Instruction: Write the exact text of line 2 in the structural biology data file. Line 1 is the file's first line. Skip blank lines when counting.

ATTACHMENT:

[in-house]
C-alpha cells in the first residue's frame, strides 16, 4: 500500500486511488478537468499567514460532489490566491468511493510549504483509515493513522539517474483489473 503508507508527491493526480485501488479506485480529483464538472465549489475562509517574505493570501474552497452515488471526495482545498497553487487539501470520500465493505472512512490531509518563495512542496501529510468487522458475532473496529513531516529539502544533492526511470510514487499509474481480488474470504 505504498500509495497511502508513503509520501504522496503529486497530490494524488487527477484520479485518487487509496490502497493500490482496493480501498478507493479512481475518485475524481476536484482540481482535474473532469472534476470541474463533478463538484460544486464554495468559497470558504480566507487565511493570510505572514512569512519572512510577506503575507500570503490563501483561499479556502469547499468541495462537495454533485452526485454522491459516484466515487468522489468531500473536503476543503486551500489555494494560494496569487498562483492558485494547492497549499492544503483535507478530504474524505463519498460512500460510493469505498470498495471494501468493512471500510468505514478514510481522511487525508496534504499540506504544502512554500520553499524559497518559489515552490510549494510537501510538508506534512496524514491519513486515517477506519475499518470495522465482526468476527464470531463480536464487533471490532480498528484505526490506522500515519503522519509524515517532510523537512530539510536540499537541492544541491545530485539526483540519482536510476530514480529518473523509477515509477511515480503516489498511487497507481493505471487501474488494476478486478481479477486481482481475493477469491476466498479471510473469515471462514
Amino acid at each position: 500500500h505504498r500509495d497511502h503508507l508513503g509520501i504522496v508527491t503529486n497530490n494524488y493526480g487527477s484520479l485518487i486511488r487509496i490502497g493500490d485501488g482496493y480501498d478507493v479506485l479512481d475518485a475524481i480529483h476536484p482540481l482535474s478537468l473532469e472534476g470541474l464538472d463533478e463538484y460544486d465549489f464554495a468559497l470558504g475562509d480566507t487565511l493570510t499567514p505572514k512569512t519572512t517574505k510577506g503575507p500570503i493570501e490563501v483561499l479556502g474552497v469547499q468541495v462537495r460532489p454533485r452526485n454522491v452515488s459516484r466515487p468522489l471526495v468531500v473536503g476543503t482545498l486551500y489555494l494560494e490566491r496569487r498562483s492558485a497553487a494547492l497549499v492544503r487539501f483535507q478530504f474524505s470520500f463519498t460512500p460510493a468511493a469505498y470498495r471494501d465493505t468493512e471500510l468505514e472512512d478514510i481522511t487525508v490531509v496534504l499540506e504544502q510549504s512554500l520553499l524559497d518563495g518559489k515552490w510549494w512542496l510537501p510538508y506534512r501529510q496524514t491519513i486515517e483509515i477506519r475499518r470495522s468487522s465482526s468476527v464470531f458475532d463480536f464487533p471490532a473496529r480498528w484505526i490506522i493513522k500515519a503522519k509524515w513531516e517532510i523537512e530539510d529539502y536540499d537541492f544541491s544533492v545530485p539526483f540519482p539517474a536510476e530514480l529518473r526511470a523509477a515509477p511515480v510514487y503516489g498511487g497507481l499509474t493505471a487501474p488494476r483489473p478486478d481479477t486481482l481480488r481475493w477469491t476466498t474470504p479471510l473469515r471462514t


C-alpha cells in the first residue's frame, strides 16, 4: 500500500486511488478537468499567514460532489490566491468511493510549504483509515493513522539517474483489473 503508507508527491493526480485501488479506485480529483464538472465549489475562509517574505493570501474552497452515488471526495482545498497553487487539501470520500465493505472512512490531509518563495512542496501529510468487522458475532473496529513531516529539502544533492526511470510514487499509474481480488474470504 505504498500509495497511502508513503509520501504522496503529486497530490494524488487527477484520479485518487487509496490502497493500490482496493480501498478507493479512481475518485475524481476536484482540481482535474473532469472534476470541474463533478463538484460544486464554495468559497470558504480566507487565511493570510505572514512569512519572512510577506503575507500570503490563501483561499479556502469547499468541495462537495454533485452526485454522491459516484466515487468522489468531500473536503476543503486551500489555494494560494496569487498562483492558485494547492497549499492544503483535507478530504474524505463519498460512500460510493469505498470498495471494501468493512471500510468505514478514510481522511487525508496534504499540506504544502512554500520553499524559497518559489515552490510549494510537501510538508506534512496524514491519513486515517477506519475499518470495522465482526468476527464470531463480536464487533471490532480498528484505526490506522500515519503522519509524515517532510523537512530539510536540499537541492544541491545530485539526483540519482536510476530514480529518473523509477515509477511515480503516489498511487497507481493505471487501474488494476478486478481479477486481482481475493477469491476466498479471510473469515471462514